Printed Notes Bound and printed notes

Convenient printed version of our notes, perfect for studying on the go, or bringing to study sessions.

CD Set Video Lectures on CD-ROM

This optional CD-ROM set delivers the exact same video lectures delivered online, but without an internet connection. Online Subscription is required; CDs not sold separately. The CDs only contain the videos.

Macroeconomics Details

Thinkwell's Macroeconomics includes:

  • More than 260 topics with 300+ video lessons (see sample)
  • 1000+ interactive economics exercises with immediate feedback allow you to track your progress
    (see sample)
  • Printable illustrated notes for each topic
  • Glossary of more than 450 economics terms
  • Engaging content to help students advance their knowledge of economics:
    • Supply, demand, equilibrium, and elasticity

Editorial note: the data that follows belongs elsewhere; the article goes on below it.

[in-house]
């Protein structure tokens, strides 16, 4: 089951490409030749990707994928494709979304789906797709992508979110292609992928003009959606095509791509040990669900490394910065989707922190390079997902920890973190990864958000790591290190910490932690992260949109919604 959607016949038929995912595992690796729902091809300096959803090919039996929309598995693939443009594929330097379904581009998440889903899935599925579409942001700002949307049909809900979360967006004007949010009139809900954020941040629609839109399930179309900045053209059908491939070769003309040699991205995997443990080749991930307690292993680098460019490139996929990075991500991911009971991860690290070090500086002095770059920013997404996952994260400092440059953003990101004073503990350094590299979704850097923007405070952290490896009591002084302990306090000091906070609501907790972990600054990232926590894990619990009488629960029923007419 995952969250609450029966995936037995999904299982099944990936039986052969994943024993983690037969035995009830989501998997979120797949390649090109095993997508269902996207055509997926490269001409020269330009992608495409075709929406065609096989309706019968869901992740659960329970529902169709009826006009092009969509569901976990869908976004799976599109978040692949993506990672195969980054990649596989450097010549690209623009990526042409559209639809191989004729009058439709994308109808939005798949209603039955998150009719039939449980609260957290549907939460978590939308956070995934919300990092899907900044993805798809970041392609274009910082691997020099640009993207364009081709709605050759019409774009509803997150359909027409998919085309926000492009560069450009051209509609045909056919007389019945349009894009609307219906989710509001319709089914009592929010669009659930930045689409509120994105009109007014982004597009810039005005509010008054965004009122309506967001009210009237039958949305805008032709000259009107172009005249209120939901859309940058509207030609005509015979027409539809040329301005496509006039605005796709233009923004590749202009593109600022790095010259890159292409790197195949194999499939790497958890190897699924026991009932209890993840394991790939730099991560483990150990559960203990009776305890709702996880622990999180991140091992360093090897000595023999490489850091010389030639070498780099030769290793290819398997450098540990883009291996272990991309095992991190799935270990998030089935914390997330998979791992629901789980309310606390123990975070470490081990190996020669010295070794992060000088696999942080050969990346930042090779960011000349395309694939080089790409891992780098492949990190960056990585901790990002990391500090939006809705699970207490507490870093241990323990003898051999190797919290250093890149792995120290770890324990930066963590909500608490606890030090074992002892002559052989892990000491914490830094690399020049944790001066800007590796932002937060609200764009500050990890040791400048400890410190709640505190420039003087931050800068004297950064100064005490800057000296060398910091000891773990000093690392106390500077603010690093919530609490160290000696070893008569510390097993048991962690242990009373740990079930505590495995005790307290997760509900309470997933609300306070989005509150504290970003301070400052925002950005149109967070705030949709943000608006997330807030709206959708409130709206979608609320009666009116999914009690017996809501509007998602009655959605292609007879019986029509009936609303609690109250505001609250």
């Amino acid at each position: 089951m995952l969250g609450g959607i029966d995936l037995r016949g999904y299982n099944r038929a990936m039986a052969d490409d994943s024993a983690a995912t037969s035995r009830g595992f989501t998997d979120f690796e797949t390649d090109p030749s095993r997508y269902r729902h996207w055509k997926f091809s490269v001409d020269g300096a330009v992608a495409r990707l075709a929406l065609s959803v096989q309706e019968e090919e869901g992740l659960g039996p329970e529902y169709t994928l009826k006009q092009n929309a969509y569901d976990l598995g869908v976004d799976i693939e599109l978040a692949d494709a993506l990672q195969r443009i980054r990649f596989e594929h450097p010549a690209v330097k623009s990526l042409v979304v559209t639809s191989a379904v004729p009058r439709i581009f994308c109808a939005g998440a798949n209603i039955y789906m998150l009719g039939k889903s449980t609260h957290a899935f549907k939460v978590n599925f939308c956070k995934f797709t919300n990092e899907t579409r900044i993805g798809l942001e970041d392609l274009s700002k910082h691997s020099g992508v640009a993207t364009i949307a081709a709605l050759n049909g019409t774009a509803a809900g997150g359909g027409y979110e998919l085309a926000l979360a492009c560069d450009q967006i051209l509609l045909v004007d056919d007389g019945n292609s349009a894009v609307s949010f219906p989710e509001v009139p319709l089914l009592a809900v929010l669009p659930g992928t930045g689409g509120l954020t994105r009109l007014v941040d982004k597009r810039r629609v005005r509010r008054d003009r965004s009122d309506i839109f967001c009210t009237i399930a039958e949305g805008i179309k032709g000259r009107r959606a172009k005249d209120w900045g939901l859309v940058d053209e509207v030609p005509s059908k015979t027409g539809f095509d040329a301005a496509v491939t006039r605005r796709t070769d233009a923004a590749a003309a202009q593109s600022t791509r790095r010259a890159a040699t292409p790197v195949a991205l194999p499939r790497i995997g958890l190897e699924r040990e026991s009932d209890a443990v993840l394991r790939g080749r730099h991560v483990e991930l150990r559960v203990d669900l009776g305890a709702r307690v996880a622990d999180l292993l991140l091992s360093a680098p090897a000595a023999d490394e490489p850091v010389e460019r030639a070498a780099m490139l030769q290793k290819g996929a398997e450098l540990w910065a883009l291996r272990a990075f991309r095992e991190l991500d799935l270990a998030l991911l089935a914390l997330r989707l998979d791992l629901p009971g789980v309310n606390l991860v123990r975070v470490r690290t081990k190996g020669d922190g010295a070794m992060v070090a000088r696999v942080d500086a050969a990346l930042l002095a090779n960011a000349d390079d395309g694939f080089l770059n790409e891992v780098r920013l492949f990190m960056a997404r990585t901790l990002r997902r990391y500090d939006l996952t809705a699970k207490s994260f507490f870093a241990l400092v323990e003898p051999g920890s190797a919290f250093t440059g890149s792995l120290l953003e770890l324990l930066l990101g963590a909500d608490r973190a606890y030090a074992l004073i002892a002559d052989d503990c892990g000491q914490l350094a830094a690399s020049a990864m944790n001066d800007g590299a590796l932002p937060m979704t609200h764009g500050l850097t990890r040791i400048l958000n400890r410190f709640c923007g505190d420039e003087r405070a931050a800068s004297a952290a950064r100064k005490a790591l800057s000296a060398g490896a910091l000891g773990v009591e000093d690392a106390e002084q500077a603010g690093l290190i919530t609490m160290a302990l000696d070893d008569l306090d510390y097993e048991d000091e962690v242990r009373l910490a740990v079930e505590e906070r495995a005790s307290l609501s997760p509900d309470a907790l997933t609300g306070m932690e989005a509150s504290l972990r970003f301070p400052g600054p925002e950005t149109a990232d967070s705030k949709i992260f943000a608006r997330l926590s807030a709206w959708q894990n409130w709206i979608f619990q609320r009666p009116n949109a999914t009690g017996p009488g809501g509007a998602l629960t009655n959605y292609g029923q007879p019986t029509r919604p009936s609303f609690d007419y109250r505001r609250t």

• Consumer choice
    • Production and costs
    • Competitive markets and monopolies
    • Measuring output, income, GDP, and cost of living
    • Unemployment and inflation
    • Aggregate expenditures
    • Banking, spending, saving, and investing money
    • Monetary and fiscal policy
    • International economics

Table of Contents

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1. Introduction to Economics

  • 1.1 The Basics of Economics
    • 1.1.1 Defining Economics
    • 1.1.2 What Economists Do
    • 1.1.3 Macroeconomics and Microeconomics
    • 1.1.4 An Overview of Economic Systems
    • 1.1.5 Case Study: The Work of Adam Smith
  • 1.2 Graphs in Economics
    • 1.2.1 Using Graphs to Understand Direct Relationships
    • 1.2.2 Plotting a Linear Relationship between Two Variables
    • 1.2.3 Changing the Intercept of a Linear Function
    • 1.2.4 Understanding the Slope of a Linear Function
  • 1.3 Demand
    • 1.3.1 Determining the Components of Demand
    • 1.3.2 Understanding the Basics of a Demand Curve
    • 1.3.3 Analyzing Shifts in the Demand Curve
    • 1.3.4 Understanding Changes in Other Demand Variables
    • 1.3.5 Deriving a Market Demand Curve